The Beauty and Bounty of Penn’s Wood

Pennsylvania’s beauty – the gently sweeping valleys, the broad rivers, the rugged mountains and the rolling hillsides – is the bounty which lured waves of settlers to the New World more than three centuries ago. Founder William Penn, entrepreneur and seventeenth century land promoter, heavily advertised his province as “the land good, the air clean and sweet, the springs...
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Mifflin County: The Crossroads of the Commonwealth

Mifflin County will celebrate its two hundredth birth­day on September 19, during a customarily beau­tiful month when glowing foliage sweeps over four hun­dred and thirty-one square miles of farms, small towns and wooded mountains. Ex­tending from Bear Gap to Kistler Borough through rug­ged and scenic valleys to the banks of the Juniata River, it’s just fifteen miles from the Seven...
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Commemorating a Centennial by Revising a Vision

The American museum was and is an idea. The European museum was a fact. Almost without exception the European museum was first a collection. With few exceptions most American museums were first an ideal,” Philadelphian Nathaniel Burt wrote in his 1977 history of the American museum, Palaces for People. Unlike their European counterparts, which were usually created to house the great...
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A Century of Conservation: The Story of Pennsylvania’s State Parks

Pennsylvania’s state park system is celebrating its centennial as one of the country’s largest and most popular recreational attractions. Each year, thirty-six million people visit one (or more) of the Keystone State’s one hundred and fourteen parks to picnic, hike, swim, boat, camp, ski, snowmobile, fish, hunt, or raft white water rapids. This sprawling collec­tion of open...
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Bookshelf

Our Priceless Heritage: Pennsylvania State Parks, 1893-1993 by Dan Cupper Pennsylvania Department of Environmental Resources and the Pennsylvania Historical and Museum Commission, 1993 (70 pages, paper, $12.95) “Priceless” is a word that best defines the Keystone State’s natural history, and Our Priceless Heritage: Pennsylvania State Parks, 1893-1993, is a copiously...
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Maurice K. Goddard: The Commonwealth’s Conservation Czar

There is a point in crossing the top of the Allegheny Mountains between Pittsburgh and Harris­burg at which a traveler sees, at every turn, only trees. It is one of the most spectacular views on the North American Continent. The scene lacks the frenetic energy of Niagara Falls, or the awe-filling majesty of the Grand Canyon, but this several­-hundred-square-mile panorama of second-growth forest...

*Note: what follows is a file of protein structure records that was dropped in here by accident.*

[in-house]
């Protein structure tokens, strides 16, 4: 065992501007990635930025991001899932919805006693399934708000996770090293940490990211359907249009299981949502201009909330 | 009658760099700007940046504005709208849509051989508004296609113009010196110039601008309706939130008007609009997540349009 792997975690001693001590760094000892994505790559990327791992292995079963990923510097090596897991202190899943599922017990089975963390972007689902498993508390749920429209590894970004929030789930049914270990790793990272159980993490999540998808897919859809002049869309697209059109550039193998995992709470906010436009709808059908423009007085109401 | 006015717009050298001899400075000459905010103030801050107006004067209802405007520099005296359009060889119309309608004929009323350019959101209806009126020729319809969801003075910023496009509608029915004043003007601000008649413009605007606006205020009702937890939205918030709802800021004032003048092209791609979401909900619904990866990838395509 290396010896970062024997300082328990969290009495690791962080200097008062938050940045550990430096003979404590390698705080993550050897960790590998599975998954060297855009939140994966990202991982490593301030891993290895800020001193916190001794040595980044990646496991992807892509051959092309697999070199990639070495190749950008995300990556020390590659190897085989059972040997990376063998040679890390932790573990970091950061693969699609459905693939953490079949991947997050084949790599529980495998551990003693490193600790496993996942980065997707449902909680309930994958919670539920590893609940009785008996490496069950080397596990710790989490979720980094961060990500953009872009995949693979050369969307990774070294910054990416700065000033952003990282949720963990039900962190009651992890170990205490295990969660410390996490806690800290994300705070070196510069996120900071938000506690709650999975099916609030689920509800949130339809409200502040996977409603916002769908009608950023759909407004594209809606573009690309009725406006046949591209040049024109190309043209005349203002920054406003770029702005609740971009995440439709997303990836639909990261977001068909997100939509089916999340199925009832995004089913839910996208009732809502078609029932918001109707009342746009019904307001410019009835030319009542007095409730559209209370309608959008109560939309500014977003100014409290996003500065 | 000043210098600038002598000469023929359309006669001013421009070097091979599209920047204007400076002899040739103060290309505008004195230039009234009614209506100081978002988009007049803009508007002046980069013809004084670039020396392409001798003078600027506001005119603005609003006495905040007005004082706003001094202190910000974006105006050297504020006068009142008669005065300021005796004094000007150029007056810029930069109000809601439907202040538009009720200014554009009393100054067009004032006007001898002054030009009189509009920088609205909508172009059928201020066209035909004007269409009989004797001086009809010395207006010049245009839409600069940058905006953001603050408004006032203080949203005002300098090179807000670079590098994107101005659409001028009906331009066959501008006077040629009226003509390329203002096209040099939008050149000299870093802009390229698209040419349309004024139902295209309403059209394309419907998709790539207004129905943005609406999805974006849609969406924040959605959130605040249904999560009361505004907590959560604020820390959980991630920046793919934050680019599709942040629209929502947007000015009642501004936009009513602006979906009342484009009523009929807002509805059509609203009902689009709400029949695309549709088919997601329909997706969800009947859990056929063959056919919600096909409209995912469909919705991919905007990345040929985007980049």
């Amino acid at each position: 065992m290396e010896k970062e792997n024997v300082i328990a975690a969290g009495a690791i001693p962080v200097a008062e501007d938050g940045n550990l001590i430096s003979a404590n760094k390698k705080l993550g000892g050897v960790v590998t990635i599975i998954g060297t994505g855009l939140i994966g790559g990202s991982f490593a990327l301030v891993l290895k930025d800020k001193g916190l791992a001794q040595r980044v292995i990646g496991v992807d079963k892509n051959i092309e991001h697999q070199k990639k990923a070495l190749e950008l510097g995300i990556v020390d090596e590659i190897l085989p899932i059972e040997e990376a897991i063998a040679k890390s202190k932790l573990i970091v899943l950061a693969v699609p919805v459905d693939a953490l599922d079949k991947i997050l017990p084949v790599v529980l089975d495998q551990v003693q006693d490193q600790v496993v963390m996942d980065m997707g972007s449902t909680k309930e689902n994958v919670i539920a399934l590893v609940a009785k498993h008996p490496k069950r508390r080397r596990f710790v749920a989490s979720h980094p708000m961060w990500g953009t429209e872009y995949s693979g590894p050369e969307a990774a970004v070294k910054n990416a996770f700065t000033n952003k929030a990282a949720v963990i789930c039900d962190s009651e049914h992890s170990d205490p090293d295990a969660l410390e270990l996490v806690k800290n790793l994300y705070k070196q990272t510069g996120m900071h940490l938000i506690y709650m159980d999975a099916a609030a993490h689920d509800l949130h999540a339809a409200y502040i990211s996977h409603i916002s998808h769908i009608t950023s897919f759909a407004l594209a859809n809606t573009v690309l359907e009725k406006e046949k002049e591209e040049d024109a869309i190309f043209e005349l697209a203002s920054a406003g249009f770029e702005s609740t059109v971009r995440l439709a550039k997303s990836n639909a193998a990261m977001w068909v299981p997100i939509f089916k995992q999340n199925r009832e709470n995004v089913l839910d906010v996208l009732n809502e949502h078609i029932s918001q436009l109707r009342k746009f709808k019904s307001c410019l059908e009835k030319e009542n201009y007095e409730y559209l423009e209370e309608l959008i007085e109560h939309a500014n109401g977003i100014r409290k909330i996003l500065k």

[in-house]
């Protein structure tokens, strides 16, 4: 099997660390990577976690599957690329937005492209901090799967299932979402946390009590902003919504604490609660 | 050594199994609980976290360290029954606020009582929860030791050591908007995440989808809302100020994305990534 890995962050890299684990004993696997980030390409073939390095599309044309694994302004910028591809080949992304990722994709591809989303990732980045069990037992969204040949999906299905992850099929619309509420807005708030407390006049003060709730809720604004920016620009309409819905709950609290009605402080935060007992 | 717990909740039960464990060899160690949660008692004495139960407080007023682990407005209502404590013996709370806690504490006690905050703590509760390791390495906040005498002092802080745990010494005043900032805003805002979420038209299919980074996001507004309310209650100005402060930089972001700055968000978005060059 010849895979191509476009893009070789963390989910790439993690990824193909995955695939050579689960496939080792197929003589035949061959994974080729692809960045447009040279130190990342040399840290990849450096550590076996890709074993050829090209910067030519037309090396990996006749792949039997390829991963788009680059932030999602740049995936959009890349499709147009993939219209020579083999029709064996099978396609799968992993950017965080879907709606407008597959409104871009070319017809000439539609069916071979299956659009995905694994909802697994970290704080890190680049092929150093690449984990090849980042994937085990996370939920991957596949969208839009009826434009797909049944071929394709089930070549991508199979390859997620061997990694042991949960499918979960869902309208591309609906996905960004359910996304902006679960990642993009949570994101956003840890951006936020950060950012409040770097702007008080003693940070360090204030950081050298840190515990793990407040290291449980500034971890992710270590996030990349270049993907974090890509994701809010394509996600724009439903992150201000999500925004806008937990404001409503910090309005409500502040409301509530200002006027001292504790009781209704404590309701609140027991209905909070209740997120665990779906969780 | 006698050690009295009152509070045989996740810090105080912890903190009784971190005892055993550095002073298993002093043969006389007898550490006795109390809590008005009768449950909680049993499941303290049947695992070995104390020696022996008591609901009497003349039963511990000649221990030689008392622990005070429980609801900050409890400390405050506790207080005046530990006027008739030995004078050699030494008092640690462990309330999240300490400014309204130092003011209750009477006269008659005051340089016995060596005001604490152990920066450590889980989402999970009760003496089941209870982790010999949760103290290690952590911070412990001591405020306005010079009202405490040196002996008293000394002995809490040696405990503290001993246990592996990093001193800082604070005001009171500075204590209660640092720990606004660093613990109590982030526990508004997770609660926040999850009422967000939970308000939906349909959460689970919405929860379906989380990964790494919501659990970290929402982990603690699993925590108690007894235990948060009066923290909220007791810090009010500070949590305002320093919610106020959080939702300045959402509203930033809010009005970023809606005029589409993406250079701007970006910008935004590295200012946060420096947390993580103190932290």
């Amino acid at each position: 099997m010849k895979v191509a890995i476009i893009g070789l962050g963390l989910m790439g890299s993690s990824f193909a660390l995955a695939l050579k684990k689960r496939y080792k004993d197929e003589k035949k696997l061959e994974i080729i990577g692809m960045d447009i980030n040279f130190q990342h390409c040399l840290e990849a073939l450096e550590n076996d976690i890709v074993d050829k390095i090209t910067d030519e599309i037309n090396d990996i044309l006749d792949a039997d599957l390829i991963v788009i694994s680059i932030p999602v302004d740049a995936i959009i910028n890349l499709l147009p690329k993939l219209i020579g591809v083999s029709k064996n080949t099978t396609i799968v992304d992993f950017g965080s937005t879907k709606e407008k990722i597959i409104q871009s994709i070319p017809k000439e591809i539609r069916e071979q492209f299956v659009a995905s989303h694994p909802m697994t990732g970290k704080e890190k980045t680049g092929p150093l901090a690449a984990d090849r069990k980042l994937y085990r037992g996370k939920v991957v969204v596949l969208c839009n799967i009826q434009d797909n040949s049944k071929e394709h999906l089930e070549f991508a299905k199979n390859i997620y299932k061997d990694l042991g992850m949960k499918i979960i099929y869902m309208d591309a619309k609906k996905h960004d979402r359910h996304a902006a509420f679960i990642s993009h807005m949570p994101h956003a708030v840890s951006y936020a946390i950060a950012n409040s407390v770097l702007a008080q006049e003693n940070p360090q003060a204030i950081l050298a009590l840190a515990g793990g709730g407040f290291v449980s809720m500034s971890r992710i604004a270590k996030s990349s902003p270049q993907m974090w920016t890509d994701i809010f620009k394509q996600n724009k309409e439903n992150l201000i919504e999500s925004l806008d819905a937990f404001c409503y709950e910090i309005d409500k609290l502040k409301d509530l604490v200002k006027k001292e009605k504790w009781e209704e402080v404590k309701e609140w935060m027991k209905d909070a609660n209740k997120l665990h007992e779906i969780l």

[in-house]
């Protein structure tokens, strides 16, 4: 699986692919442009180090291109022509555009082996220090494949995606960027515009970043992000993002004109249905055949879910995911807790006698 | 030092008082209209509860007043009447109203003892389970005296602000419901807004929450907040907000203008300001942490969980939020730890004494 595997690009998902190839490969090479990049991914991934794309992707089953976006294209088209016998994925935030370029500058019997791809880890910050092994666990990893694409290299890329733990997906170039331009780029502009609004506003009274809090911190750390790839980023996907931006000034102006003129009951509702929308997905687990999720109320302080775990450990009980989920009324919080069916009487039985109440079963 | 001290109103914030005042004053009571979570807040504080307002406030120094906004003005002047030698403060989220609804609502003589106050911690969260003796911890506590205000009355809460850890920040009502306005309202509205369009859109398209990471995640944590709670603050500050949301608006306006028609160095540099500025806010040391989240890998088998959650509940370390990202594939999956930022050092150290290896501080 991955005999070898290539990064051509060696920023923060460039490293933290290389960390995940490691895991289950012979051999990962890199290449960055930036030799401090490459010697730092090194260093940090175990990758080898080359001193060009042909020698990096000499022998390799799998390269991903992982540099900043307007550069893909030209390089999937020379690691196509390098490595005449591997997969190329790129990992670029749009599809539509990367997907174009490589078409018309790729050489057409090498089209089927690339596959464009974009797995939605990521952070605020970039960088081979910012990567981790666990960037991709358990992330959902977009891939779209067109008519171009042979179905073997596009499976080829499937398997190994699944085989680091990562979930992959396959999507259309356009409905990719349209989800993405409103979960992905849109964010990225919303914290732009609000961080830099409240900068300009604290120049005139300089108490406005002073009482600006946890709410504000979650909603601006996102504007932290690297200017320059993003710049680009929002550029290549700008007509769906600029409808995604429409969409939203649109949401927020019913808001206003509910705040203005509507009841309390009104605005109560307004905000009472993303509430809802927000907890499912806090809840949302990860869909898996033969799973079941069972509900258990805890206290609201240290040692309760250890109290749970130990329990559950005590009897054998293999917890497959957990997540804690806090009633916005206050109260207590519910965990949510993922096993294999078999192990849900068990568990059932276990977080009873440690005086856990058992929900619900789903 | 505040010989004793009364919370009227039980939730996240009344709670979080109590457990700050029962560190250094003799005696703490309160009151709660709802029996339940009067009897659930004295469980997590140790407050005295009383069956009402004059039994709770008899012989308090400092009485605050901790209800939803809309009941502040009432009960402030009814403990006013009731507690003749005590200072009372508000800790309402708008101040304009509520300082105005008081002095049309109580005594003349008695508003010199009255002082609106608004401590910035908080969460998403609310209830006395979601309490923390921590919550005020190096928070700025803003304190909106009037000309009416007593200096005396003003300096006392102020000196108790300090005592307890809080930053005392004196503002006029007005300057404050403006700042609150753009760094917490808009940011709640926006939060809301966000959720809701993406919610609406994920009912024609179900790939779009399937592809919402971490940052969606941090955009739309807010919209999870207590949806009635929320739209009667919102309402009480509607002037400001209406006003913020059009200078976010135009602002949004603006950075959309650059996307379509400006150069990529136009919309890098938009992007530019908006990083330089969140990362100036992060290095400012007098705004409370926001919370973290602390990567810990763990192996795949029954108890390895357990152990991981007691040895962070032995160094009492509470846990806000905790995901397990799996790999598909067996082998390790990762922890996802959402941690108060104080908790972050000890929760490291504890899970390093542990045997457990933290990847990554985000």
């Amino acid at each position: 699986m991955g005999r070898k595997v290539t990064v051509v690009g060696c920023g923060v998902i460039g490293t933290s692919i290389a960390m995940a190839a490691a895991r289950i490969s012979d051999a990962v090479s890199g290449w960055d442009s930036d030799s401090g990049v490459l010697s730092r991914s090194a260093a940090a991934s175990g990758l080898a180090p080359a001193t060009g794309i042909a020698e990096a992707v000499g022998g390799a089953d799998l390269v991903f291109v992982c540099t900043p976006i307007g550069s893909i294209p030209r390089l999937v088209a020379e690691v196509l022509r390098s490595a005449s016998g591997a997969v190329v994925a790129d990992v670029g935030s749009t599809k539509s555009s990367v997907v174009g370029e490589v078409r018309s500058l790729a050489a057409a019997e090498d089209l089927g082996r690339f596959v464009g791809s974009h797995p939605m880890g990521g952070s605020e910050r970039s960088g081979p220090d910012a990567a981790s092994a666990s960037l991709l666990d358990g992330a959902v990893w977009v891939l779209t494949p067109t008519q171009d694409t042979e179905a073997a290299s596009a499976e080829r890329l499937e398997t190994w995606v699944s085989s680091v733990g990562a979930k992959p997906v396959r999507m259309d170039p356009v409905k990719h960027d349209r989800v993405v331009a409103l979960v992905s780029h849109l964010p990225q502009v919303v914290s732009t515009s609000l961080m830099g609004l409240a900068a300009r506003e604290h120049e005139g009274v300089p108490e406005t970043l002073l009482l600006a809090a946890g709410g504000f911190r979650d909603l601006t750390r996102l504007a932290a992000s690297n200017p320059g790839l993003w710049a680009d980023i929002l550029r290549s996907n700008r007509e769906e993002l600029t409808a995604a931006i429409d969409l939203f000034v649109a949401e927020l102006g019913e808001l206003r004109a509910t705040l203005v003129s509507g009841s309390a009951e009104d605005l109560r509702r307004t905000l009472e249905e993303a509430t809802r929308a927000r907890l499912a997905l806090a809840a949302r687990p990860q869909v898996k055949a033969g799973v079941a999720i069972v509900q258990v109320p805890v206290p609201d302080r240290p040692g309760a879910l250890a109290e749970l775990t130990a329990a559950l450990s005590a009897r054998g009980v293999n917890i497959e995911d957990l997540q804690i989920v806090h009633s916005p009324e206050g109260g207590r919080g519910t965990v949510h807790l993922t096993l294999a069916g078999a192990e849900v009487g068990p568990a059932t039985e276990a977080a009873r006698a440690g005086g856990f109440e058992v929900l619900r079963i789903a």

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Reviving – and Revising – the Reputation of Ralph Elwood Brock

On May 31, 1966, D. S. Nace of the state Department of Forests and Waters, now the Pennsylvania Department of Conservation and Natural Resources (DCNR), scrawled a note to Joe Hill of the Mont Alto Nursery, in Franklin County, and attached it to a stack of documents. “Might find something of interest in these. Don’t Destroy,” he cautioned. Those nine words ultimately proved to be an invaluable...
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Pennsylvania Heritage Recommends

A Glorious Enterprise: The Academy of Natural Sciences of Philadelphia and the Making of American Science The Academy of Natural Sciences of Philadelphia, founded in 1812, is the oldest natural history museum in the Western Hemisphere. Early expeditions organized by the academy were of central importance to the exploration of America’s vast western wilderness, and the plant and animal specimens...
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From the Editor

It is with great excitement that the staff of the Pennsylvania Historical and Museum Commission (PHMC) prepares to launch the agency’s annual theme for 2010, “Black History in Pennsylvania: Communites in Common.” This theme enables PHMC to partner with local and regional organizations to rediscover – and, in many cases, uncover – Black history in communities...
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“With a Woman’s Instinct”: Mira Lloyd Dock, The Mother of Forestry in Pennsylvania

On a frosty December night in 1900, Mira Lloyd Dock (1853–1945) presented an illustrated lecture to the Harrisburg Board of Trade entitled “The City Beautiful.” Using vivid descriptions and dramatic images, Dock contrasted the “roughness, slime and filth” of the state capital and the Susquehanna River with the well-kept cities and rivers of other American states and European nations. She...
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